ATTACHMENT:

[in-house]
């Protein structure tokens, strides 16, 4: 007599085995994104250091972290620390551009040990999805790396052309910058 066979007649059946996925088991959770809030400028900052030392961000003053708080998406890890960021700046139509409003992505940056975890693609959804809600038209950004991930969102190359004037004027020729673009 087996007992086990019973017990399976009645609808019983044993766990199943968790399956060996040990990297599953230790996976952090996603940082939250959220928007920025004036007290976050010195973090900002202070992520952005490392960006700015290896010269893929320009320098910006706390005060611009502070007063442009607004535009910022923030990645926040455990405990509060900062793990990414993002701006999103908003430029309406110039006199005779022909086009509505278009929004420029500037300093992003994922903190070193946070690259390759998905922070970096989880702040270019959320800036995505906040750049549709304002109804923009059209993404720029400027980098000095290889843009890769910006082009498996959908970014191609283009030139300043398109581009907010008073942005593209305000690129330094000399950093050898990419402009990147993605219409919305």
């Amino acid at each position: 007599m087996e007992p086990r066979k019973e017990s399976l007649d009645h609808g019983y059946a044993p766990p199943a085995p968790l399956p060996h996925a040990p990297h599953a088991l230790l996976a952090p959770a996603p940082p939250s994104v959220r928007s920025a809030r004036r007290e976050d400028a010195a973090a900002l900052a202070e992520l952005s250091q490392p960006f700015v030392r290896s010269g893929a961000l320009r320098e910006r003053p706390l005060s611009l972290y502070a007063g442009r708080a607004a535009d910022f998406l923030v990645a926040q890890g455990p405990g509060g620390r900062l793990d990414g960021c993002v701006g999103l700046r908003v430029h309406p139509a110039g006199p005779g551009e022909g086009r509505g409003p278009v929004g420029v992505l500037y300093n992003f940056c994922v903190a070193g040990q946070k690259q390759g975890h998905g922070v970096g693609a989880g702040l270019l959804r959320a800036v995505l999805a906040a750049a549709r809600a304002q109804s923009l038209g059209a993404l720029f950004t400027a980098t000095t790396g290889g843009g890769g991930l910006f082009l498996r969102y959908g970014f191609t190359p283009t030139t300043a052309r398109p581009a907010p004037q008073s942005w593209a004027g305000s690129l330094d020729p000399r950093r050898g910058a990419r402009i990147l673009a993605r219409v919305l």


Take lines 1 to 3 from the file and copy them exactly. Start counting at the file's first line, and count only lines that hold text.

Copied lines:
[in-house]
């Protein structure tokens, strides 16, 4: 007599085995994104250091972290620390551009040990999805790396052309910058 066979007649059946996925088991959770809030400028900052030392961000003053708080998406890890960021700046139509409003992505940056975890693609959804809600038209950004991930969102190359004037004027020729673009 087996007992086990019973017990399976009645609808019983044993766990199943968790399956060996040990990297599953230790996976952090996603940082939250959220928007920025004036007290976050010195973090900002202070992520952005490392960006700015290896010269893929320009320098910006706390005060611009502070007063442009607004535009910022923030990645926040455990405990509060900062793990990414993002701006999103908003430029309406110039006199005779022909086009509505278009929004420029500037300093992003994922903190070193946070690259390759998905922070970096989880702040270019959320800036995505906040750049549709304002109804923009059209993404720029400027980098000095290889843009890769910006082009498996959908970014191609283009030139300043398109581009907010008073942005593209305000690129330094000399950093050898990419402009990147993605219409919305």
């Amino acid at each position: 007599m087996e007992p086990r066979k019973e017990s399976l007649d009645h609808g019983y059946a044993p766990p199943a085995p968790l399956p060996h996925a040990p990297h599953a088991l230790l996976a952090p959770a996603p940082p939250s994104v959220r928007s920025a809030r004036r007290e976050d400028a010195a973090a900002l900052a202070e992520l952005s250091q490392p960006f700015v030392r290896s010269g893929a961000l320009r320098e910006r003053p706390l005060s611009l972290y502070a007063g442009r708080a607004a535009d910022f998406l923030v990645a926040q890890g455990p405990g509060g620390r900062l793990d990414g960021c993002v701006g999103l700046r908003v430029h309406p139509a110039g006199p005779g551009e022909g086009r509505g409003p278009v929004g420029v992505l500037y300093n992003f940056c994922v903190a070193g040990q946070k690259q390759g975890h998905g922070v970096g693609a989880g702040l270019l959804r959320a800036v995505l999805a906040a750049a549709r809600a304002q109804s923009l038209g059209a993404l720029f950004t400027a980098t000095t790396g290889g843009g890769g991930l910006f082009l498996r969102y959908g970014f191609t190359p283009t030139t300043a052309r398109p581009a907010p004037q008073s942005w593209a004027g305000s690129l330094d020729p000399r950093r050898g910058a990419r402009i990147l673009a993605r219409v919305l």